This month, the UN Security Council (UNSC) will be discussing the future of the mandate of the United Nations Organization Stabilization Mission in the Democratic Republic of the Congo (MONUSCO). Among the questions are whether the UNSC must determine an exit strategy for the mission or continue with revised elements to its mandate. This discussion is coming at a time where conflict and instability are escalating in the Democratic Republic of Congo (DRC), with significant impacts on women and girls.
Over the past few weeks, violence has escalated in the eastern DRC, with attacks in Ituri, North Kivu, and South Kivu provinces. This violence has resulted in over a thousand reported civilian deaths, and has also included an increase in sexual and gender-based violence. Five million people are currently displaced in the DRC, which is the second-highest number globally after Syria, and 1.7 million people fled violence in the DRC in 2019 alone. The economic impacts of the COVID-19 pandemic have been keenly felt by internally displaced people, particularly women and girls, throughout the country, as well as others who rely on the informal sector to survive. The spread of the COVID-19 virus has additionally compounded existing public health challenges in the DRC, including measles and the resurgence of Ebola. As of mid-June 2020, there are almost 5,000 reported cases of COVID-19 in the DRC, but the real number of cases is suspected to be significantly higher. As decisions on the effectiveness and direction of MONUSCO are to be made, it is important to keep in mind the role this mission has played in addressing women, peace, and security issues in the DRC.
In his recent reports, the Secretary-General reported on the implementation of Women, Peace and Security priorities to address these challenges facing the DRC. The March report of the Secretary-General on MONUSCO (S/2020/214) highlights progress in strengthened women’s political participation, greater capacity building for women politicians and women journalists, and the launch of a national police plan against sexual violence. The April report on the implementation of the Peace, Security, and Cooperation Framework for the DRC and the Region (S/2020/272) also reported that the Office of the Special Envoy continued to advocate for women’s participation in electoral processes, and held meetings and workshops with civil society on issues of women’s economic empowerment, access to decision-making, and responding to violence against women.
Since the Gender Office was moved from Kinshasa to Goma, there have been limitations on the ability of women civil society leaders to engage with MONUSCO on key issues. Women civil society leaders report that the barriers to participation have had an impact on the way MONUSCO responds to the issues of sexual violence and protection of civilians. Broader implementation of the WPS agenda is significantly lacking in MONUSCO’s work. The effects of the COVID-19 pandemic have further heightened the risks of SGBV for women and girls, and led to an increase in human rights violations. Women civil society leaders report that MONUSCO largely fails to take into account the prevention of violence against women and girls, including sexual violence, in their work.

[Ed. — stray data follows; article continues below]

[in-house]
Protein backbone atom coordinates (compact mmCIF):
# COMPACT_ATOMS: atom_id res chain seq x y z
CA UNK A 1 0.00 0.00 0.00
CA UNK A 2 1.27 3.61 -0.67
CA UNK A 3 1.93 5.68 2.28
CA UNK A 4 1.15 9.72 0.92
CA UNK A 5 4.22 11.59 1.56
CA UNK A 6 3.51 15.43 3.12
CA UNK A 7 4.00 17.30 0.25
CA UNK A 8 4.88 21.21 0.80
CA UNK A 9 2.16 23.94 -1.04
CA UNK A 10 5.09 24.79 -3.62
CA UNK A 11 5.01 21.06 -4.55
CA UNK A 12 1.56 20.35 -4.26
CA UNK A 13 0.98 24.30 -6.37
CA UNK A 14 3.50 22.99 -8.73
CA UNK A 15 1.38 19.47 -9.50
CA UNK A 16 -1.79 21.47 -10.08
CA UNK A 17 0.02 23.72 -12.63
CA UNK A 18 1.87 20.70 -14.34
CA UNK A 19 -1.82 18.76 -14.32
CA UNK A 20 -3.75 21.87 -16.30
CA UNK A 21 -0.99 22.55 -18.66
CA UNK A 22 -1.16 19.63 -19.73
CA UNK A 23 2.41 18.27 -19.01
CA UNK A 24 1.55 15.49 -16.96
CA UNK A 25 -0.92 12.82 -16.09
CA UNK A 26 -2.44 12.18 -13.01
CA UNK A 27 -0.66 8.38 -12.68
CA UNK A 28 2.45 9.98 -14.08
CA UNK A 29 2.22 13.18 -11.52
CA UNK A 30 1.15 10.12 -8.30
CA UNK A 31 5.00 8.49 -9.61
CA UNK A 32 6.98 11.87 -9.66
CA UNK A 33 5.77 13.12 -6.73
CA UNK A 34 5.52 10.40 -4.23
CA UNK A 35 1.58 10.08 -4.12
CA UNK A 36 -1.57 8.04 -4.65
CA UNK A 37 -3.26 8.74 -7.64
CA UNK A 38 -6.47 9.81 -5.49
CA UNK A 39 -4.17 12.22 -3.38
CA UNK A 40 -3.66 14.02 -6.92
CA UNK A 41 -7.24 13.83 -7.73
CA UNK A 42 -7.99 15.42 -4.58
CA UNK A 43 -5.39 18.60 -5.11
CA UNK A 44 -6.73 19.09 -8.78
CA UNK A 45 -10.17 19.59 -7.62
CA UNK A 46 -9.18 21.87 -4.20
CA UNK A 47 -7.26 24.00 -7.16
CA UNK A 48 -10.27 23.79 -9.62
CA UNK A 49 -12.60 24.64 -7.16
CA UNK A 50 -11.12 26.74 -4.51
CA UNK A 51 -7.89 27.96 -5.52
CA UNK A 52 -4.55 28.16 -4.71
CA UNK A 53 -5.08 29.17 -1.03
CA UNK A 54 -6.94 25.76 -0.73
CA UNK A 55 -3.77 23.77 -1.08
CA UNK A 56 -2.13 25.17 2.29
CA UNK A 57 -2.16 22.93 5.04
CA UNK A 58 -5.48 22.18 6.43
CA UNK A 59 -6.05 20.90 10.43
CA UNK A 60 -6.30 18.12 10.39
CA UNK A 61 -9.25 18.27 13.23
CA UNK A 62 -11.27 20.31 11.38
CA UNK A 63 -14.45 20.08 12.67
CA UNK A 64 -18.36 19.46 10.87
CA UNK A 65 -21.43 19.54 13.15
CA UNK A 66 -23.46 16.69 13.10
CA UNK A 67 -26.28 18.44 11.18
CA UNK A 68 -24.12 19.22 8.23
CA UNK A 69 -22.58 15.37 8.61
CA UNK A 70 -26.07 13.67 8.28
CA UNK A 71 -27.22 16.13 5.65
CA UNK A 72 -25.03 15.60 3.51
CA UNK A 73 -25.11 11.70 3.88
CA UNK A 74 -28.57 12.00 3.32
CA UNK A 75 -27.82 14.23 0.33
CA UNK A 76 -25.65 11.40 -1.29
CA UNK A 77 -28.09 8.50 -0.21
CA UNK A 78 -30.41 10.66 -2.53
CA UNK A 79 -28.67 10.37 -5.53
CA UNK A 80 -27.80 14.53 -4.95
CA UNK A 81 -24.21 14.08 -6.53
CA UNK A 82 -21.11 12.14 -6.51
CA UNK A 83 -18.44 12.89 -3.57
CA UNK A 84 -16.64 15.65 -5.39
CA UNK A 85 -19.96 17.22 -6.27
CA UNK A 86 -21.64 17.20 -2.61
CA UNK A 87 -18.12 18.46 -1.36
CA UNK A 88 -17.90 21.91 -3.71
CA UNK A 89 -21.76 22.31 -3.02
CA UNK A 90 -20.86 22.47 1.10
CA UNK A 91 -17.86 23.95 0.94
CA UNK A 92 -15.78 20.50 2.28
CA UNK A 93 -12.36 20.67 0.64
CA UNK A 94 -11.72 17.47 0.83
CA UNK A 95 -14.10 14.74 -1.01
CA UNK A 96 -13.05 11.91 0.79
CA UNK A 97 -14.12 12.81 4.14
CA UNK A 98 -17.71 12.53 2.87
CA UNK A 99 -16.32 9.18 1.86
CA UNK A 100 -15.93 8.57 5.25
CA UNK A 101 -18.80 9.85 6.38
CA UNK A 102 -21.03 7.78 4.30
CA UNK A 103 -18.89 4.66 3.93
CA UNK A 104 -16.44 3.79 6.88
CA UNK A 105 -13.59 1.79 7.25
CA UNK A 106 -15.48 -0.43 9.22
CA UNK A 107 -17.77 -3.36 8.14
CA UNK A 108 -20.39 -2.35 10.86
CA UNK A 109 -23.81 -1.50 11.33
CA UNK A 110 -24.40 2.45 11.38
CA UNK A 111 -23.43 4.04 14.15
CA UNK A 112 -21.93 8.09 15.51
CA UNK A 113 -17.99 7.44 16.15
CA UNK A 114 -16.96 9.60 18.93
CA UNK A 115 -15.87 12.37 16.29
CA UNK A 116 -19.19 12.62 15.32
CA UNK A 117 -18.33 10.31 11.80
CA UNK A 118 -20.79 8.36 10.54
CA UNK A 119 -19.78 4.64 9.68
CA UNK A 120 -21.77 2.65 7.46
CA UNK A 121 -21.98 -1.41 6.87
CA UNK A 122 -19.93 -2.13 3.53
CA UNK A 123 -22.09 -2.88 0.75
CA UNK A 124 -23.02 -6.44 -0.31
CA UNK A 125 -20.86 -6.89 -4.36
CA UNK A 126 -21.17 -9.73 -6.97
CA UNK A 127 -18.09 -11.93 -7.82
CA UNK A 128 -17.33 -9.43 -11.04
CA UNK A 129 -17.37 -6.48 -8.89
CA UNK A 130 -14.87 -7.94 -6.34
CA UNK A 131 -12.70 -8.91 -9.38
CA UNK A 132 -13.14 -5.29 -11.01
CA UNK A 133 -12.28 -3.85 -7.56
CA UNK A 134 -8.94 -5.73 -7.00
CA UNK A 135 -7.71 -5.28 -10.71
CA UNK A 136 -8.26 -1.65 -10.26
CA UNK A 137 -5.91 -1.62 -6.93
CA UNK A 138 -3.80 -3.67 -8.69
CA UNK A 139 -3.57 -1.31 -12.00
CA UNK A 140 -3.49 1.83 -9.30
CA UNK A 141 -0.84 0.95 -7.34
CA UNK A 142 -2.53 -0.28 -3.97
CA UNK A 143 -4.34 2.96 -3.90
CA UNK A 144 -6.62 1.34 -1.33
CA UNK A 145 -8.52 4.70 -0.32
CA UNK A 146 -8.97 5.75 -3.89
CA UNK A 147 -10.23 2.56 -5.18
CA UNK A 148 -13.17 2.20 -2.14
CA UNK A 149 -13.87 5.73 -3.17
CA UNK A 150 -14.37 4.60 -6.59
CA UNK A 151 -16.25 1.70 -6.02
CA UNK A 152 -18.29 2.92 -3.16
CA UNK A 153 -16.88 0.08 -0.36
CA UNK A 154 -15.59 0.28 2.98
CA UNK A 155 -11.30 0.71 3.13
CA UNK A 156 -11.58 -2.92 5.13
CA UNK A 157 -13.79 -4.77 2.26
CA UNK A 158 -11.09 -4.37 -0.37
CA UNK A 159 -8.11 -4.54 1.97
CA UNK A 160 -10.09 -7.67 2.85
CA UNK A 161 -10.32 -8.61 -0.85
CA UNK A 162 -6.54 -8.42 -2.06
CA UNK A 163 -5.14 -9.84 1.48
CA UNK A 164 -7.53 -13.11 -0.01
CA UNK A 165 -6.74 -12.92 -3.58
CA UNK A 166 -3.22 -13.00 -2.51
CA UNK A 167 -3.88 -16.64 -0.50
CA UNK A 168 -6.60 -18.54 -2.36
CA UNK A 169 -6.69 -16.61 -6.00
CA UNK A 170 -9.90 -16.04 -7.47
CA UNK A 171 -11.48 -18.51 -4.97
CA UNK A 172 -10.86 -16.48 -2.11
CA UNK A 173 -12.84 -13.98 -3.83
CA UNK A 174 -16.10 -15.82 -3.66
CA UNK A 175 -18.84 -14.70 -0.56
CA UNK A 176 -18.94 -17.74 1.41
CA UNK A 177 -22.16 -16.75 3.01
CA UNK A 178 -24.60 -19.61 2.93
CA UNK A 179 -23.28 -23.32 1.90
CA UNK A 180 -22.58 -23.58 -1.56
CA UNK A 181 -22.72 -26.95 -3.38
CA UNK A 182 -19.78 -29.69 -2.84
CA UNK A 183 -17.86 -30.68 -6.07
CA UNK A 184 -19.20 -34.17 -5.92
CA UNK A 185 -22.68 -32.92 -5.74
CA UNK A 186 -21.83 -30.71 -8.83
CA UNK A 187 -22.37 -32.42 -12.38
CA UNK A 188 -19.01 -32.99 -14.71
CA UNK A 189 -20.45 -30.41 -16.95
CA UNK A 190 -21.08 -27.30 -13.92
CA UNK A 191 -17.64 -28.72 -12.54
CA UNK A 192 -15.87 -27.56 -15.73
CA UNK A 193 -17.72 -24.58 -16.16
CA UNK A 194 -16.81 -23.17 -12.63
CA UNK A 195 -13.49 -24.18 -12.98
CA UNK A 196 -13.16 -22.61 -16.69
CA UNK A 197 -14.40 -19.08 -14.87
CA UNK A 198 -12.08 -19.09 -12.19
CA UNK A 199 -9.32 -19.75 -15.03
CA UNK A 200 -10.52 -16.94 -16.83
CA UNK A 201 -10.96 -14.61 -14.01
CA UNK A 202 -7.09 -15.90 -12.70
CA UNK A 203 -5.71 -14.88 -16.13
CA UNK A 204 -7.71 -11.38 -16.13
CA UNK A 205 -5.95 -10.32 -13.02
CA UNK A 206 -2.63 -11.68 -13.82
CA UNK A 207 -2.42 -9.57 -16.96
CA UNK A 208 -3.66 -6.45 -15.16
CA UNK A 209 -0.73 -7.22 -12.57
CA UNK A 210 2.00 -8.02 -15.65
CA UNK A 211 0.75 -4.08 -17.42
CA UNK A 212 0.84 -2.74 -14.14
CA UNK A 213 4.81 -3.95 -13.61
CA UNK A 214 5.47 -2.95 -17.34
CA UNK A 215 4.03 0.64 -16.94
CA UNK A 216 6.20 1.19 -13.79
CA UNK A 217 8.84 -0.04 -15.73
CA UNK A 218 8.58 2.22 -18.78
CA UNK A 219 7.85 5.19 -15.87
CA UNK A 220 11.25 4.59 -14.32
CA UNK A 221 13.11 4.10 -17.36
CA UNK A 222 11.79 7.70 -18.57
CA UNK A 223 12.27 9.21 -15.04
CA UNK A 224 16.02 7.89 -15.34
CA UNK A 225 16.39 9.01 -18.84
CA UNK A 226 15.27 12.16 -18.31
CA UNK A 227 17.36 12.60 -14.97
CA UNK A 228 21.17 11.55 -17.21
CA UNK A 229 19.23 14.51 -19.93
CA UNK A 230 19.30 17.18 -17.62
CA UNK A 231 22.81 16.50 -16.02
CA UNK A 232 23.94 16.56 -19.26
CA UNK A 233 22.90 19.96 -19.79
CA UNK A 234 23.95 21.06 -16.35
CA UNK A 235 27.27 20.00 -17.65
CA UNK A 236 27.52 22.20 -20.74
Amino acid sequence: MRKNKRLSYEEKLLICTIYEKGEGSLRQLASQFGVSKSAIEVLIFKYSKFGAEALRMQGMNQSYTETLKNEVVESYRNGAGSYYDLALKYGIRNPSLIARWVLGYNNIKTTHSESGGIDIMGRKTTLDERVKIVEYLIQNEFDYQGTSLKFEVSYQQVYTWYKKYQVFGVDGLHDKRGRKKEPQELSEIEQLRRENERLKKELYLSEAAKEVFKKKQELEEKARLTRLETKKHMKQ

In reviewing the MONUSCO mandate, attention must also be paid to how it supports the human rights of women and girls. In particular, the linked issues of meaningful participation and prevention of sexual and gender-based violence must be urgently addressed by MONUSCO. As noted above, rates of sexual and gender-based violence perpetrated by armed groups have been on the rise in the DRC. WILPF has long highlighted the impact that weapons flows have on increasing violence, as well as the links between arms proliferation and heightened rates of sexual and gender-based violence. The proliferation of small arms and light weapons into the DRC exacerbates insecurity and gender-based violence. It is necessary that the Council takes into account the gendered impacts of these arms flows, and that local women’s CSOs are included in disarmament work. MONUSCO must regularly consult with women civil society leaders and CSOs on the prevention and response to SGBV and other violence.
Furthermore, women and girls continue to lack adequate access to justice, reparations, and non-discriminatory services including medical and psychosocial support. There is no law against domestic violence and marital rape in the DRC. These important issues must be addressed by the Council in their discussion on MONUSCO, and it is vital that MONUSCO works to engage with women-led CSOs who hold expertise on how to effectively respond to GBV and sexual violence in conflict.
As discussions continue to consider the effectiveness of the MONUSCO mandate, the logic in continuing its work into the future, and the possibilities for altering course toward a mandate that answers to the realities of the conflict in the DRC, it is critical to remember that the impacts of the violence and the decisions made in New York reverberate multifold in the lives of women and their communities. The next phase for MONUSCO must center their priorities.
WILPF DRC submitted a report in 2019 for the 73rd session of the Committee on the Elimination of Discrimination against Women (CEDAW). The submission focuses on the right of women to participate in the political and public life, the implementation of the Women Peace and Security Agenda, discrimination at work, domestic violence and the impacts of small arms and light weapons on gender-based violence.
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